Well on November 8 we took a trip up to Prescott Arizona to visit my grandparents, and as I have mentioned before on here, my grandpa is an astronomer- at it for 59 years! Anyway, Saw a LOT of stuff but I posted it on Cloudy Nights.  So as not to repeat, here’s the thread.

One thing I don’t think I mentioned the thread, but the seeing (how steady the air is) was rated a 10/10.  I have never seen skies so still before.  One thing about going to dark skies is that I have found that you have to sort of re-learn the stars.  I remember when I got into the hobby I visited dark skies- it was stunning.  So stunning in fact, that I  could not stick to my observing list.  I found myself just looking up rather than through the telescope.  It was like the first trip or two.

Now when I visit the dark skies, I am still awestruck by the skies, but can get to work.  I don’t really make observing lists, rather, I look on star charts at a certain constellation at what’s in the area and for a while, I’ll sweep through the constellation, looking at everything there is to see.  When I have swept a few constellations of their most interesting targets, I go back and choose from the most interesting objects and sketch them.  While in Arizona, I made only three sketches, but that’s ok.  Generally, the sketches take time to do, but it does vary on the object.  I’ve sketched objects in 10 minutes and some objects take as long as an hour to do.  Even on the easier objects where I don’t think there will be much detail, I stick with it and find detail that often gets overlooked.

I’m not sure if I included this in the thread, but the last object I looked at up there was Jupiter.  It was getting pretty high by then (about 3:40 AM).  The seeing was just so good that I was able to put on a very high magnification and the image would hold up.  The highest magnification I went up to was 609x (this is with the 16″).  The image was still good, and could have definitely taken more.  The image was as good as in my 12.5″ reflector.  The Great Red Spot was out, and I could see white swirls in it.  The view that I had was one of the few times that it looks exactly like a photograph or better.  By this time the temperature had dropped to about 37 degrees F* and I went back in.

Hopefully I’ll be able to be making some sketches of Jupiter soon as I have not made one in a very long time, looking forward to it with the 6″ and 12.5″ especially!

Meade Lightbridge 16" F/4.5

Meade Lightbridge 16″ F/4.5

Observing Session #1: Mount Baldy

Me and my Dad got to go up to Mount Baldy (elevation 4000 feet) for an exciting evening of dark sky telescoping.  We knew it was going to be cold, considering it was already down to 48 degrees before we even started ascending the mountain.  We had along my 70mm f/10, and my Dad’s Orion  XX14 Go To dob.

We also had brought along an armada of eyepieces and accessories  as well as a LOT of jackets and coats.  I think by the end of the night, the temp got down to somewhere in the 30s.  Up until about 3 or 4 weeks or so, the average temperature in southern California for the past 3 months was somewhere around 100 degrees.  I’m sure that if we were “seasoned” with cold weather previous to this trip, we probably wouldn’t have been as cold.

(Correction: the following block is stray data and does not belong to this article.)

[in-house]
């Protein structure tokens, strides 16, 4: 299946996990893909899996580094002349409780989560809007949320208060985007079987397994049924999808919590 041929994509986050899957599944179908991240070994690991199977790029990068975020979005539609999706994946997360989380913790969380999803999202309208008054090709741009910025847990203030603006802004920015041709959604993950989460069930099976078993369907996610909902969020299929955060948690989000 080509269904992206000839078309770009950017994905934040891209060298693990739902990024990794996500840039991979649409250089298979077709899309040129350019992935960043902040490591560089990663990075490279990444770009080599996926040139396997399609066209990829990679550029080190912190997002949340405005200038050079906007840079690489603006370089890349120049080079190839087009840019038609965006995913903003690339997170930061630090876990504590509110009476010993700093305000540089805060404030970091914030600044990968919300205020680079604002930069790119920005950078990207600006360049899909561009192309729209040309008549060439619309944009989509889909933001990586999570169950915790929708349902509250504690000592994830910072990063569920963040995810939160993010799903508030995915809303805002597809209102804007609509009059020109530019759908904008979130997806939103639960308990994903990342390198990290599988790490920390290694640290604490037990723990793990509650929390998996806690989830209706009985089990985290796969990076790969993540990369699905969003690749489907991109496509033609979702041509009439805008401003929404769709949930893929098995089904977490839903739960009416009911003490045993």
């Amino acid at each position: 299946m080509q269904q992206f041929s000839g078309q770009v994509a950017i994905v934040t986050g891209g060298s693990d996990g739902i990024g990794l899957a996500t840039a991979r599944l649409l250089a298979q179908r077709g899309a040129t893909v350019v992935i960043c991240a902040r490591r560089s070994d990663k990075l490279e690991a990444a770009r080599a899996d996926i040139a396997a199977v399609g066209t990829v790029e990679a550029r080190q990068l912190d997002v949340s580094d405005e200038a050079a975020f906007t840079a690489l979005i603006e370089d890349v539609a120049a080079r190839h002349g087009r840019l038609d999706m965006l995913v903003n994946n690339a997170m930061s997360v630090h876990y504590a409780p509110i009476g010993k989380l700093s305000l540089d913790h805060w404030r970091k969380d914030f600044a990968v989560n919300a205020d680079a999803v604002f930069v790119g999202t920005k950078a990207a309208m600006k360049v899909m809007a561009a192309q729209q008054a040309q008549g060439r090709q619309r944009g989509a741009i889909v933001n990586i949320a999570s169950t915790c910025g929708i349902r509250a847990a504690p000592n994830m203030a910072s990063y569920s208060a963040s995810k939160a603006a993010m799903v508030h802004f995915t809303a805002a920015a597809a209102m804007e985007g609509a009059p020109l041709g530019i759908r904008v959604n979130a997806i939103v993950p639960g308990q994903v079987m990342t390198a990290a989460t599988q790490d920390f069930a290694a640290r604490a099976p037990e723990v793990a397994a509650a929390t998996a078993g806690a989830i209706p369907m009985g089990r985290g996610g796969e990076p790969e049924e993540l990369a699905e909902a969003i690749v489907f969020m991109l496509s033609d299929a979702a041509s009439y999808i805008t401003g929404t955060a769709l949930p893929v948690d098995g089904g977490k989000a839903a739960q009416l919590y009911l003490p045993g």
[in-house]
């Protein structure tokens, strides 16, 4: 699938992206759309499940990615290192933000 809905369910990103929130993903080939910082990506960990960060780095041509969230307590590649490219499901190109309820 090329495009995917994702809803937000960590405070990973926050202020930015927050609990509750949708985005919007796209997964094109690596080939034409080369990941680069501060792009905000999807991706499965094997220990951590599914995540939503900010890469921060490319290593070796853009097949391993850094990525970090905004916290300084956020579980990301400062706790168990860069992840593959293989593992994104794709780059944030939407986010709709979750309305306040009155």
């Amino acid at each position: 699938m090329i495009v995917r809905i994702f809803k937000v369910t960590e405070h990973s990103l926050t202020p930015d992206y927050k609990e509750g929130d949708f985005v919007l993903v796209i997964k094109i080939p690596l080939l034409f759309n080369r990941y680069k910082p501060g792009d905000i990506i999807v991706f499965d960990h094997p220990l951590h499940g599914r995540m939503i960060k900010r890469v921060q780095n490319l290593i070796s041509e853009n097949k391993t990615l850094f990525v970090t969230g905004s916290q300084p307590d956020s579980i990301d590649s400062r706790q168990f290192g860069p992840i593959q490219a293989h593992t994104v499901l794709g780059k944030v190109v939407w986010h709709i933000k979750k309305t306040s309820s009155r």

Since the recent time change, this is a great time to make a trip up to acceptably good dark skies, just for a couple hours of observing.  This time, we came prepared, with a list of objects to observe, and we had almost everything we needed, short of a few batteries.

We were set up in a lot off of Glendora Ridge Road.  I’m not sure if there any more decent places to put up a scope farther up the mountain.  Itchy for dusk to settle below the horizon, I went over my list of 23 objects.  They were mostly Messier objects, with a couple of NGC’s.  It seems like most of the objects we observed were star clusters, but hey, they’re pretty, and respond well to dark skies.

Some of the highlights of the night included:

– The “Propeller feature across M13.  There are 3 thin dark lanes that cut into the globular and form an airplane propeller.

–  NGC 7000, North American Nebula.  A very large nebula by Deneb in Cygnus.  It was seen naked naked eye.

– NGC 7009, Saturn Nebula. A very cool Planetary Nebula that looks like the planet Saturn.

– Individual Stars in M31.  I could resolve some stars in a cluster within M31- NGC 206

– M31, M32 and M110 in the same FOV.  Was done in 70mm f/10 at 28x.

– M33- Triangulum Galaxy.  Seen for the first time in 10×50 binocs, 70mm f/10, and XX14.  Best view was in 70mm.

– M76- Little Dumbbell.  Allegedly the hardest Messier to find.  Not true.  looks like a smaller, flatter M27 (Dumbell Nebula)

– Dark Nebula in front of M45.  Seen in 10×50 binocs when leaning on the car

– Just seeing the Milky again was a real treat.

In the end, we observed 19 out of the 23 objects on our list.  I definitly don’t regret making that list.  One of the best feeling you can have is having so many stars in the field, you’re overwhelmed.  This happened when I had gazed upon the Double Cluster (NGC 869) with the 70mm f/10 at 28x.  It framed the 2 groupings perfectly; this sight brought a tear to my eye.  This is what a serious astronomy buff does .